Sensitivity of nonlinear photoionization to resonance substructure in collective excitation

The year 2014 marked the 50th anniversary of the discovery of the 4d giant dipole resonance in atomic xenon (nuclear charge Z=54). The three outermost electron shells of xenon (from outside to inside) are 5p, 5s, and 4d.

The 4d giant dipole resonance corresponds to an XUV one-photon excitation of an electron from the 4d shell into a temporarily trapped state. Hence, this is a resonance in the electronic continuum above the 4d ionization threshold. The 4d giant dipole resonance has attracted substantial scientific interest over the last five decades because it cannot be described correctly in the independent-electron picture; it is an atomic example of a collective excitation (a kind of plasmon in an atom). Such collective excitations are known from condensed-matter physics and from nuclear physics.

So far, the atomic-physics community had been assuming that the 4d giant dipole resonance is a single resonance, in the sense that it is associated with only a single pole of the scattering matrix. In this work, we demonstrate that using XUV two-photon absorption spectroscopy, there is substantial sensitivity to the fact that the 4d giant dipole resonance has a substructure. A fruitful combination of experiment and theory shows that the 4d giant dipole resonance is, in fact, two resonances! A theory paper from the 1970s already hinted at this. However, this has been overlooked by the community, because in standard one-photon absorption spectroscopy, the substructure of the 4d giant dipole resonance is not visible.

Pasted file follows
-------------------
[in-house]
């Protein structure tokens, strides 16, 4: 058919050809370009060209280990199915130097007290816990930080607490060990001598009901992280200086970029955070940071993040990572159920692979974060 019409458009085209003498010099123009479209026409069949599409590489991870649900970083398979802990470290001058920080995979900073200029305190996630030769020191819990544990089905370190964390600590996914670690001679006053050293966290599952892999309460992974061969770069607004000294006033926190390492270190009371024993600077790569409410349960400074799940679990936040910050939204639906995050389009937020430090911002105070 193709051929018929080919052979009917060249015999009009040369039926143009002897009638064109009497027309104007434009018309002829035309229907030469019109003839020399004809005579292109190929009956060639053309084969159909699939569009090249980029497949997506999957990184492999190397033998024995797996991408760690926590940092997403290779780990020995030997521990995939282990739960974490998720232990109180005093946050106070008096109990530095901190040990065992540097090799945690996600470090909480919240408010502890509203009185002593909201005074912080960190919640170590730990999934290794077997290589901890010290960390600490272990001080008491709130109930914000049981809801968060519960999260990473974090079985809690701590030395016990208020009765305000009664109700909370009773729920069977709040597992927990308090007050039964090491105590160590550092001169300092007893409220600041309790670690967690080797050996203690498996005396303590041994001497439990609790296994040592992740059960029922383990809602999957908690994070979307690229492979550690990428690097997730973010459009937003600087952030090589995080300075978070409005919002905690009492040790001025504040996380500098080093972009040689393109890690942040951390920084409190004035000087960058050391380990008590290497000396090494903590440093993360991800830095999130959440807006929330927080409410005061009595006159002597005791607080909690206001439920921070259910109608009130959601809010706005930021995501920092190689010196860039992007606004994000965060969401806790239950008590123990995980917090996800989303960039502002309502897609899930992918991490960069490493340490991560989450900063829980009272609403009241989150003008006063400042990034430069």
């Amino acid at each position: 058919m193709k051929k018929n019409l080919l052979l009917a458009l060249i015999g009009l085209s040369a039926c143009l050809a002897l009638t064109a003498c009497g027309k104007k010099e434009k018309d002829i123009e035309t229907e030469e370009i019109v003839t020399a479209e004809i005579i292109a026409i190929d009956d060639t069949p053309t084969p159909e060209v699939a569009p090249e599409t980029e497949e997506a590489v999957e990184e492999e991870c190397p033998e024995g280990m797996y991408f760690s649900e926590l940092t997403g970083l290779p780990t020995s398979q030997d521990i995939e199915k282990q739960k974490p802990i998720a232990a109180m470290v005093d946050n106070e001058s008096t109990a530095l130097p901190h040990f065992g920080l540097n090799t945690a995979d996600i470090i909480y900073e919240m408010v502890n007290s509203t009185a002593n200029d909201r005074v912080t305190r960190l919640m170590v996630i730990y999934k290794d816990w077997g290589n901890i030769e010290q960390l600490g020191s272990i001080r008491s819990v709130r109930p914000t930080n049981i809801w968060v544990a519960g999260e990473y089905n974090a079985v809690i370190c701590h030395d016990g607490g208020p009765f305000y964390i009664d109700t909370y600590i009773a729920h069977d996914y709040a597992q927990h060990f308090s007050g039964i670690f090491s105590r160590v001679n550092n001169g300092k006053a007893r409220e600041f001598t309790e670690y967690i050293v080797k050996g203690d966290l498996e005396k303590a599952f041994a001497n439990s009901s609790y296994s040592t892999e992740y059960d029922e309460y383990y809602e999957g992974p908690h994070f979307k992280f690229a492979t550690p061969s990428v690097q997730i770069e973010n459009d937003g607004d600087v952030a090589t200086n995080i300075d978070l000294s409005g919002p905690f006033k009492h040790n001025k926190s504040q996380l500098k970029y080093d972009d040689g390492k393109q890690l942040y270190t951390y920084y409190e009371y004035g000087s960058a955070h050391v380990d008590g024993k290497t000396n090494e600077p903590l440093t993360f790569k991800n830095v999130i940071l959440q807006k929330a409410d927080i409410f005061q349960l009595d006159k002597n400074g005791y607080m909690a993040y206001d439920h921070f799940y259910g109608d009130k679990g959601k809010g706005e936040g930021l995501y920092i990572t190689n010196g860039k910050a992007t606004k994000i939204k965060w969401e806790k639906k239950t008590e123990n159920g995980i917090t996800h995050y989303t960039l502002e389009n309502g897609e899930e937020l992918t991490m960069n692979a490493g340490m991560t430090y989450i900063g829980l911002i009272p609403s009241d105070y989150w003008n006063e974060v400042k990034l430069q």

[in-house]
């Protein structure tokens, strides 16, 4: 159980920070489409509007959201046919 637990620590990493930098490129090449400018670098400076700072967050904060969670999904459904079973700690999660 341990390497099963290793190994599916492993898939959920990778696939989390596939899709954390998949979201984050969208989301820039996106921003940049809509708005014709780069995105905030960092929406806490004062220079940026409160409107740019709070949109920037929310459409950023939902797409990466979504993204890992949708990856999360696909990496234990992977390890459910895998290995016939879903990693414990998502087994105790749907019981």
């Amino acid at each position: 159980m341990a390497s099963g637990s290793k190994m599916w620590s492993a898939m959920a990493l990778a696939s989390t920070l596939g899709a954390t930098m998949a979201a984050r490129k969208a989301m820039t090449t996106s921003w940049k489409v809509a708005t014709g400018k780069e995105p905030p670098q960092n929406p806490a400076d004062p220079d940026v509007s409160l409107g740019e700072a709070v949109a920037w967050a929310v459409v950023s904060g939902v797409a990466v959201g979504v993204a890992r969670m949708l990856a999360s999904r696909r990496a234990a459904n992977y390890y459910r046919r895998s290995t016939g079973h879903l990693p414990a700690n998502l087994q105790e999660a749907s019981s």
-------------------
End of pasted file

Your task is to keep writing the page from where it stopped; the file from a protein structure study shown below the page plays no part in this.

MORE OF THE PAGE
Nature Communications 6, 6799 (2015).
http://www.nature.com/ncomms/2015/150409/ncomms7799/full/ncomms7799.html